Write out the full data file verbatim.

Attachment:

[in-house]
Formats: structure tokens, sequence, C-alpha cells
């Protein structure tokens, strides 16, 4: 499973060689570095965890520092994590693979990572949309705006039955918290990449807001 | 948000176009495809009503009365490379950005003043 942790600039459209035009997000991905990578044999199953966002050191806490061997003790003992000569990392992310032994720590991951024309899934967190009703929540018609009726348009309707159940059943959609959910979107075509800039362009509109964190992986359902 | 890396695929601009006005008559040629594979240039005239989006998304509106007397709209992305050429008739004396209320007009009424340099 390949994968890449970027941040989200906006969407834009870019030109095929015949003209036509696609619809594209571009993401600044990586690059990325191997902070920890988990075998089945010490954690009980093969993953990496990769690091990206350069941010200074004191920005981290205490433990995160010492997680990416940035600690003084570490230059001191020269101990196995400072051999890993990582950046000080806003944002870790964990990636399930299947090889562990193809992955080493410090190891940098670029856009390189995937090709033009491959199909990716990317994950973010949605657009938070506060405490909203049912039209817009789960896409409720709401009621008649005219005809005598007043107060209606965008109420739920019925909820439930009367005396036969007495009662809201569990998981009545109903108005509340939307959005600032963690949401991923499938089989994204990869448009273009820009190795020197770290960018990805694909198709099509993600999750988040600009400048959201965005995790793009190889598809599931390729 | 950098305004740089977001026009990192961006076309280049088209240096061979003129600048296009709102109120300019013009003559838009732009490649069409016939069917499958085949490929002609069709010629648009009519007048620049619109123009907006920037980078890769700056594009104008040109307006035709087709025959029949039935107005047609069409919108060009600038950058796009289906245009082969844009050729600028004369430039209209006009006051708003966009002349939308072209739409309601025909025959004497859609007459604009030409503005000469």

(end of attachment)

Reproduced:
[in-house]
Formats: structure tokens, sequence, C-alpha cells
């Protein structure tokens, strides 16, 4: 499973060689570095965890520092994590693979990572949309705006039955918290990449807001 | 948000176009495809009503009365490379950005003043 942790600039459209035009997000991905990578044999199953966002050191806490061997003790003992000569990392992310032994720590991951024309899934967190009703929540018609009726348009309707159940059943959609959910979107075509800039362009509109964190992986359902 | 890396695929601009006005008559040629594979240039005239989006998304509106007397709209992305050429008739004396209320007009009424340099 390949994968890449970027941040989200906006969407834009870019030109095929015949003209036509696609619809594209571009993401600044990586690059990325191997902070920890988990075998089945010490954690009980093969993953990496990769690091990206350069941010200074004191920005981290205490433990995160010492997680990416940035600690003084570490230059001191020269101990196995400072051999890993990582950046000080806003944002870790964990990636399930299947090889562990193809992955080493410090190891940098670029856009390189995937090709033009491959199909990716990317994950973010949605657009938070506060405490909203049912039209817009789960896409409720709401009621008649005219005809005598007043107060209606965008109420739920019925909820439930009367005396036969007495009662809201569990998981009545109903108005509340939307959005600032963690949401991923499938089989994204990869448009273009820009190795020197770290960018990805694909198709099509993600999750988040600009400048959201965005995790793009190889598809599931390729 | 950098305004740089977001026009990192961006076309280049088209240096061979003129600048296009709102109120300019013009003559838009732009490649069409016939069917499958085949490929002609069709010629648009009519007048620049619109123009907006920037980078890769700056594009104008040109307006035709087709025959029949039935107005047609069409919108060009600038950058796009289906245009082969844009050729600028004369430039209209006009006051708003966009002349939308072209739409309601025909025959004497859609007459604009030409503005000469």